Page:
At some point I am going to realise that these stories exist to celebrate or critique the EU, and not necessarily because they possess independent literary merit. At some point.
Our narrator is off to the supermarket to buy some provisions for a barbecue. He accidentally locks his keys in his car on the way out, listen to accordion music, hears a racist conversation, then goes home. This is told in a style that is a mix of onomatopoeia, stream of consciousness, associative thoughts, descriptions. It’s quick, sharp, short, effective but a bit grating. The narrator gets on your nerves even though there really isn’t much personality to speak of. And then there are bits like this –
Two minutes from home with the car. Ordinary, but practical,
that supermarket. Good. It is a clear autumn day. Just like on
9/11 in Manhattan, at eight o’clock in the morning. The sun
had been shining just before. Like now, bright, but not warm.
Yikes, where did that reference come from? It isn’t brought up again, and nothing in the story itself seems in any way related to 9/11. I was actually shocked to read it and my mind kind of tumbled over it, tripped. What’s it doing there?
Out of sheer laziness I stay next to the lamppost, looking and waiting and listening to the man playing the accordion, because I like accordion music, because that kind of music reminds me of René de Bernardi, at the erstwhile dancing club Beim Heuertz: dance parties, thé dansant, smootch slow and English Waltz. And also reminds me of Astor Piazzolla.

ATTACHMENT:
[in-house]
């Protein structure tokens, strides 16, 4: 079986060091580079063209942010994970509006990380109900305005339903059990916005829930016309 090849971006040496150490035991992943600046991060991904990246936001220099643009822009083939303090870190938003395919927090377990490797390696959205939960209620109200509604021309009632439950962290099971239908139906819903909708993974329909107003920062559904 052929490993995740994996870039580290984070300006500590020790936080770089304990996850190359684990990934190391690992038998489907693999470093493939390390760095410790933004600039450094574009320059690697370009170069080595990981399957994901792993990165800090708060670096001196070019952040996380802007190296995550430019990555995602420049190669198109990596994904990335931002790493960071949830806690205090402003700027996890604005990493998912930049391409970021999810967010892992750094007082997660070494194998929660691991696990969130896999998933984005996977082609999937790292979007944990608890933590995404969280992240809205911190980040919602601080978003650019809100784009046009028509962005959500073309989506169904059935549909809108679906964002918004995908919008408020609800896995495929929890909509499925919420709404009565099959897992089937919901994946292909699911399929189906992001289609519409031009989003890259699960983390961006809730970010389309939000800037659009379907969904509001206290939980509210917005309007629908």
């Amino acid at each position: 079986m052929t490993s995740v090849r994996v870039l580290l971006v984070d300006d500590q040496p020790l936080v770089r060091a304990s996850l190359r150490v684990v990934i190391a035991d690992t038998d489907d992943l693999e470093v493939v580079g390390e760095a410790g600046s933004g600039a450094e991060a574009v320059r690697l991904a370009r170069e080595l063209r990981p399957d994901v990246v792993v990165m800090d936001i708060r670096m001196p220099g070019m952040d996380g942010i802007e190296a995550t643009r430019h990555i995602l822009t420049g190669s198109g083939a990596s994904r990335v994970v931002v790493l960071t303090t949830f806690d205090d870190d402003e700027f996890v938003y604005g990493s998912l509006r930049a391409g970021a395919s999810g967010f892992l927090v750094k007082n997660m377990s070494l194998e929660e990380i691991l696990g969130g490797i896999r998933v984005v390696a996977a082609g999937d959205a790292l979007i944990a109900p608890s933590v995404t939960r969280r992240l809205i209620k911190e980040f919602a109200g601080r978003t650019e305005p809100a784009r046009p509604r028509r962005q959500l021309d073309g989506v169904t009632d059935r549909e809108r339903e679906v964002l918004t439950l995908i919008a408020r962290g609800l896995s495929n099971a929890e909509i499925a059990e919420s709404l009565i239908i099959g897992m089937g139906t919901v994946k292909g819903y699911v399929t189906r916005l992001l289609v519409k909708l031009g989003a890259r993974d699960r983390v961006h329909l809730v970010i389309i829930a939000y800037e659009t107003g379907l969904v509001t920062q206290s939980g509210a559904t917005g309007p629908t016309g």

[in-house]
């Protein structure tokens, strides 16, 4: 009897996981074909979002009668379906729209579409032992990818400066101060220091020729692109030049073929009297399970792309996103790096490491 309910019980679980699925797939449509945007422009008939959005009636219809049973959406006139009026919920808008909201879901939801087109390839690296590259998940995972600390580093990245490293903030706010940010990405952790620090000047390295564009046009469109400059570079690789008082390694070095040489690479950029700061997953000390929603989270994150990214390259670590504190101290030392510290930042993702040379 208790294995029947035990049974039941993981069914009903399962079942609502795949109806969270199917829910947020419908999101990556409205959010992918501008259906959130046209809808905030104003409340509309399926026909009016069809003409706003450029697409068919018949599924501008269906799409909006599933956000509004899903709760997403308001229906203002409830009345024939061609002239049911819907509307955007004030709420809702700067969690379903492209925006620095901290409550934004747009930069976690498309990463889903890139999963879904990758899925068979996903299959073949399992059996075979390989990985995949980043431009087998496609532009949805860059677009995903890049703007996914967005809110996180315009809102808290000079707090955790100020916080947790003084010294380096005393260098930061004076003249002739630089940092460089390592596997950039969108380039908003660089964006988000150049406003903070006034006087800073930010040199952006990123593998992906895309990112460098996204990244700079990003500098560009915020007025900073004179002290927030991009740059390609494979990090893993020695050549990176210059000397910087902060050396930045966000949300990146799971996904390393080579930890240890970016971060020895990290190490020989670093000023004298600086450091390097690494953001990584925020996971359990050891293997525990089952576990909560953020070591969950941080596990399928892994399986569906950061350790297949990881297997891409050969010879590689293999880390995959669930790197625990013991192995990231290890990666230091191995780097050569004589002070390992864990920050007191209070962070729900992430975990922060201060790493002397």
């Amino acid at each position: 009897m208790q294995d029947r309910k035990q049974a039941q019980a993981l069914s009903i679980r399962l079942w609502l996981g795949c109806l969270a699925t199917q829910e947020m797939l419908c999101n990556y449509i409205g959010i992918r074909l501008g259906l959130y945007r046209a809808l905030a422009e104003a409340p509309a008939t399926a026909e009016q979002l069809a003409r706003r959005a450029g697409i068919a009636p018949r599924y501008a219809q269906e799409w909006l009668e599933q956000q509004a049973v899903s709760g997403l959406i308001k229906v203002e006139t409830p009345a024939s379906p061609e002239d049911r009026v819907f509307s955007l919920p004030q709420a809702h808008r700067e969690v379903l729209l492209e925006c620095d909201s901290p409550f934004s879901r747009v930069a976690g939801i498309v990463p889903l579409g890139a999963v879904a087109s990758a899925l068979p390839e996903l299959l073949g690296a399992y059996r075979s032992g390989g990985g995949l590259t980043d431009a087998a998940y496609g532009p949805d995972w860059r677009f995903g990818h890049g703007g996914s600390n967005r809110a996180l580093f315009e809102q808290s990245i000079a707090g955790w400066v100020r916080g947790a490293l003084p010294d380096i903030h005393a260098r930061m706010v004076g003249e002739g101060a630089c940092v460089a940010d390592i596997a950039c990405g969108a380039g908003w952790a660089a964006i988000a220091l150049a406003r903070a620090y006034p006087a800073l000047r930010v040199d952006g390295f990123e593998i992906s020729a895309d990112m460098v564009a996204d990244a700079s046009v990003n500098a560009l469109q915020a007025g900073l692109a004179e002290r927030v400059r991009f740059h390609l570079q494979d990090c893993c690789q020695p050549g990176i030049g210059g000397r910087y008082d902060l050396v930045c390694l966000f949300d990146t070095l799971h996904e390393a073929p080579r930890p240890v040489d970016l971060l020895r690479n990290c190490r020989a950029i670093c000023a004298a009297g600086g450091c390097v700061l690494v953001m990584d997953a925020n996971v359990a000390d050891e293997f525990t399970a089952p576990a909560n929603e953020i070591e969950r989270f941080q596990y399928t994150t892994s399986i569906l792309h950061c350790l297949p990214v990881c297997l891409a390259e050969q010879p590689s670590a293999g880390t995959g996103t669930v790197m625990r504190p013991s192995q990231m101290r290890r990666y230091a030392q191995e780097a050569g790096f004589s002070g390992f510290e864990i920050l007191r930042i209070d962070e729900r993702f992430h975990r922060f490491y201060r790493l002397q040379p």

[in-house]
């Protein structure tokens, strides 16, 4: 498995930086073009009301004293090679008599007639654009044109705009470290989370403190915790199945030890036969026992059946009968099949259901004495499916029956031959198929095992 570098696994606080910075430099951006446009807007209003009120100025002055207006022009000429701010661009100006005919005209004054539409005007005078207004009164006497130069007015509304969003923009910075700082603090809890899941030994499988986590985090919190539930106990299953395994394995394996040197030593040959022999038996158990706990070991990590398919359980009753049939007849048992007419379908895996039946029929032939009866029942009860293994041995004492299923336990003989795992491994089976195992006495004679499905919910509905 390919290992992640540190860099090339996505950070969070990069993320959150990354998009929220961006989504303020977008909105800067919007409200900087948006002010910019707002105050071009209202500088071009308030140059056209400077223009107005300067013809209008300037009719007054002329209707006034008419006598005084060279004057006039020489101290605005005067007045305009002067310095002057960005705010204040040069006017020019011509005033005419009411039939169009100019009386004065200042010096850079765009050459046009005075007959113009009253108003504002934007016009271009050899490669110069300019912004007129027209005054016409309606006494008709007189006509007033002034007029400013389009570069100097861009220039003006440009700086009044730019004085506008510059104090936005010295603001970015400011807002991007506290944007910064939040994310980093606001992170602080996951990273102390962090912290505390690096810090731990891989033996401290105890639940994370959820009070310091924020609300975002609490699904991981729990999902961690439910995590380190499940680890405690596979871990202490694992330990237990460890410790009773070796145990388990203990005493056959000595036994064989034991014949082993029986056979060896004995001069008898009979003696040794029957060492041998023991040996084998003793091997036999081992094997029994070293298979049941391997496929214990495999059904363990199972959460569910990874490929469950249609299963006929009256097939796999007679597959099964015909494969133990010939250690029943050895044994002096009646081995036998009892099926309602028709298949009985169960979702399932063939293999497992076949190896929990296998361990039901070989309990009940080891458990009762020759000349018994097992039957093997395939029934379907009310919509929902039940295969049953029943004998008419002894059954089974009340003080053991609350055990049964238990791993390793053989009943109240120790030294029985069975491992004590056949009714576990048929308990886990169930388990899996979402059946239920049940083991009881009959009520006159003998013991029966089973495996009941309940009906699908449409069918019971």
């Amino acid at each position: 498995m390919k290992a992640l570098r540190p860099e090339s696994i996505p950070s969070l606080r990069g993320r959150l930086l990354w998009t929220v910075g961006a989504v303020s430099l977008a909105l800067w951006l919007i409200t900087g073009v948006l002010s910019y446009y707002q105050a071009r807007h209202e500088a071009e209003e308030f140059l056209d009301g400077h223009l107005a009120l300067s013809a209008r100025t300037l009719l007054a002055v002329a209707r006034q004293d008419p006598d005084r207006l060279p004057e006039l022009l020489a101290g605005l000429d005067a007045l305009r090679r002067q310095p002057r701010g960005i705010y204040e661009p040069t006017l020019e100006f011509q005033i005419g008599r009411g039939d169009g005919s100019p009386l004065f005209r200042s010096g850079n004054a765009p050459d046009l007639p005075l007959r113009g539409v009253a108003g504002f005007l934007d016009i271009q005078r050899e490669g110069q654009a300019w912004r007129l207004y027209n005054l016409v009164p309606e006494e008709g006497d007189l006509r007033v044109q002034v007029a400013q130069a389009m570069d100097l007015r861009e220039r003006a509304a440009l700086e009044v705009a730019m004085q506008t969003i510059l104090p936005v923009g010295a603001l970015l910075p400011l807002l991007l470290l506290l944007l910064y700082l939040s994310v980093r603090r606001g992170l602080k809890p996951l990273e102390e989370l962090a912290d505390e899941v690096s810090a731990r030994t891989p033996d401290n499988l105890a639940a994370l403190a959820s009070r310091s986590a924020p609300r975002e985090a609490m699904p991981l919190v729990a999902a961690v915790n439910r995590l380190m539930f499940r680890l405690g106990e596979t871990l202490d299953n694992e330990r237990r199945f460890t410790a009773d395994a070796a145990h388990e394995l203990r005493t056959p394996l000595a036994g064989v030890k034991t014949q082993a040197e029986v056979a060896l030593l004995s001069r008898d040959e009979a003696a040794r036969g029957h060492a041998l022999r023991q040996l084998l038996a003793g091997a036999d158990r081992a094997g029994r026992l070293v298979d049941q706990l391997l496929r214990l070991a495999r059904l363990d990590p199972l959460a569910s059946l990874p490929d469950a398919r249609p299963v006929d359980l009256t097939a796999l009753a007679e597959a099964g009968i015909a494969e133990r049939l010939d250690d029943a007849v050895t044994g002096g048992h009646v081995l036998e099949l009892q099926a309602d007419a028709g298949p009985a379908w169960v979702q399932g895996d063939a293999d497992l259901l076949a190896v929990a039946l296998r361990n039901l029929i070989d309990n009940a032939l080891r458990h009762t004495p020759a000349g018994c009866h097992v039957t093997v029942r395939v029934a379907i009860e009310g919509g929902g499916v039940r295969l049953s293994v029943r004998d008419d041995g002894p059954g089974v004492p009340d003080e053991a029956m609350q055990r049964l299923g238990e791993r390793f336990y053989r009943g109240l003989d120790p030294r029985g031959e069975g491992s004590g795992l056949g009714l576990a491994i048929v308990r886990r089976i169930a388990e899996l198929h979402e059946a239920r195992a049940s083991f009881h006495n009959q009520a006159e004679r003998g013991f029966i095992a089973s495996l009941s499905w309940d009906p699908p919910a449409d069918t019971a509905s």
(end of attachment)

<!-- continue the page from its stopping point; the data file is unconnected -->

Some references are more neatly placed into the text, but as we can see from the above, and the next two quoted paragraphs, what is happening here is the narrator inserting the cosmopolitan nature of the EU into the story. Back is adding worldliness without putting in the hard work, as these concepts aren’t engaged with, just written down. I could do it, you could do it – throw in five musicians/writers/cheeses/wine varieties/chemists from around the world. Five anything. Are you sophisticated now? Probably not. It takes a touch more. you need to do something with these words.
Don’t do this
What nationality are the clouds? Are they French, when they’re hovering over the Elysée? Spanish, when they’re hanging over Seville? What does a Swiss cloud look like? A Belgian one? Are the clouds
Portuguese when they drift over Dudelange? Luxembourgish,
when they arrive in Porto?
I mean like, maybe they are? Maybe clouds have a nationality and maybe they are clouds and the idea is a human construct and it is ridiculous to place such an idea on to a non-human aerosol consisting of a visible mass of minute liquid droplets, frozen crystals, or other particles suspended in the atmosphere of a planetary body or similar space (thanks, Wikipedia!).
The above is the kind of thought I would hope a sixteen year old stoner would have, but an eighteen year old stoner would not. They should have moved on by then to like, how, you know, death affects us all and everyone you can see is a walking corpse. Man.
Also on today’s barbecue menu: three bottles of Chianti, two
packs of olives from Portugal, one Romanian brandy and at
five o’clock there’s Barça playing against Red Bull Salzburg.
Perhaps I am being unfair. I wouldn’t mind so much if there was more to the story, but the above paragraphs represent about a fifth of the total story. There’s not much here, so why this? What is it adding to the discourse of what it means to be European? It is true, no doubt, that any one country is unable or unwilling to meet the entirety of its citizen’s needs, and that there are significant benefits to free trade and the movement of good, ideas, peoples. This is something to explore.
But listing items and attaching a nationality isn’t doing that. There isn’t enough here for this story. The clouds aren’t impressed, man – they’re crying.
European Clouds is a short story by Luxembourger writer Jean Back, translated by Sandra Schmit.
|Publisher||European Union Prize for Literature|
Please see also the other stories under review from this series: